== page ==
ranked among the top three metropolitan biotech cities receiving venture capital funding. In late 2010, however, it
to fourth place. In 2011, it slipped again to tenth place. Reasoning behind this downfall may have been that early-stage experimental drugs were moving
out of San Diego. Venture companies may have decided to look where investments were less risky.
Since 2011, San Diego has
revitalized itself. It now stands as one of the U.S.’s top biotech regions. In the first
quarter of 2011, biotech investment nationwide fell 22 percent but San Diego’s venture investment rose. In its second quarter of 2011, San Diego received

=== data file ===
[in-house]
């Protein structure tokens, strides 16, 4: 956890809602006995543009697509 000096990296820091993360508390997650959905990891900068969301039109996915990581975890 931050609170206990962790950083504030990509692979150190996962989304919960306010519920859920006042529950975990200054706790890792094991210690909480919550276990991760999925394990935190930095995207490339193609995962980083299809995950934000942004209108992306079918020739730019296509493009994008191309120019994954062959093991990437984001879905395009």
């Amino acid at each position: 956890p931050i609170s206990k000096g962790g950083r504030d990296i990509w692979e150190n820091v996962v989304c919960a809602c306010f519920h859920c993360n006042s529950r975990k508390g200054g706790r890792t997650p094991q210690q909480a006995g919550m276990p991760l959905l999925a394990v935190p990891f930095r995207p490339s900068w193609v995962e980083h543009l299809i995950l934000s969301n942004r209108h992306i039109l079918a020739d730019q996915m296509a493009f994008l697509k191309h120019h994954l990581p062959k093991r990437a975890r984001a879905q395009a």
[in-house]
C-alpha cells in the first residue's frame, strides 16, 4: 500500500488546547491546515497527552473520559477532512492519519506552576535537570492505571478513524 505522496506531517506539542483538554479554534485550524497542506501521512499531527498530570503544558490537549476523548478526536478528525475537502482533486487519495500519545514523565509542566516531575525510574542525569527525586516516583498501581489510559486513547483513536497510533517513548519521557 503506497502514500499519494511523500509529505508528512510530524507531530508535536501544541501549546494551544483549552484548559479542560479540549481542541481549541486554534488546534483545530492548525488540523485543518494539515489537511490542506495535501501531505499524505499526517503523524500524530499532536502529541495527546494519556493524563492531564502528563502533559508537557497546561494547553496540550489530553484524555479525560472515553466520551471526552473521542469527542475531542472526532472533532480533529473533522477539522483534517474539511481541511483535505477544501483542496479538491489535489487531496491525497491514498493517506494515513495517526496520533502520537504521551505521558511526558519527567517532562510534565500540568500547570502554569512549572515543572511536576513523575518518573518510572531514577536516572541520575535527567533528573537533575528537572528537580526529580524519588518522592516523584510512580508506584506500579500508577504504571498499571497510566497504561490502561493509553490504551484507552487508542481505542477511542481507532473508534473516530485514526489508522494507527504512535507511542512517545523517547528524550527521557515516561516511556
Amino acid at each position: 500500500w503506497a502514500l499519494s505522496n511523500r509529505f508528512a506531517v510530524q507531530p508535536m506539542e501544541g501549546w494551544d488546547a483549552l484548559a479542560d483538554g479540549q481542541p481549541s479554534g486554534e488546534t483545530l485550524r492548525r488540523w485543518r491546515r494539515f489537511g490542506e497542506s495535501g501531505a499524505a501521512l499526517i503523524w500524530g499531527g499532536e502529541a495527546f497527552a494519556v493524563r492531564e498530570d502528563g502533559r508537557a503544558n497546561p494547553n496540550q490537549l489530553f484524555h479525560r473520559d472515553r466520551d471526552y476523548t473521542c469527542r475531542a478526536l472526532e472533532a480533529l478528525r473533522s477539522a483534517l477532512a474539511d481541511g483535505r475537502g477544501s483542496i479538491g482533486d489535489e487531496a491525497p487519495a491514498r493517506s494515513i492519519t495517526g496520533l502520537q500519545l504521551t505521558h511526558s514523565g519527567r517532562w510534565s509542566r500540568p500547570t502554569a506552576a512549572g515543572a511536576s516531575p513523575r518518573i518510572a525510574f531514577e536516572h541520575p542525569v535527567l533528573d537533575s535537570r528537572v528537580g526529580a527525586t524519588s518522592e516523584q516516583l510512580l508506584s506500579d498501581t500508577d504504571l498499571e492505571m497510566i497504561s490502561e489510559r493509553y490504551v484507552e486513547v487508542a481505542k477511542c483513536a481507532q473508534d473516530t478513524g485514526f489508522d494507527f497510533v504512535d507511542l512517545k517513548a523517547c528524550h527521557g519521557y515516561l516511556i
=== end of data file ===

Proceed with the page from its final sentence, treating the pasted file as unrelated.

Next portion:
$253 million worth of capital investments towards the development of new companies. In January 2012, San Diego received $357 million in venture capital
investment, 11 times the national average per-capita of biotech venture investment. Of the $357 million, $170.3 million went into biotechnology, $139
million went into industrial and energy sectors, $27 million went into consumer products and services, and $20.7 million went into other sectors.
With the $170.3 million portion dedicated to biotechnology, several start-ups focusing in R&D have received part of this share in efforts to lift their
companies off the ground. One of these start-ups is Celladon
Corp. which received the largest share amounting $43 million to fund research for developing drugs to treat heart failure.
In June, Astute Medical, a medical device company,
received $40.4 million in Series C Financing
which was led by MPM Capital and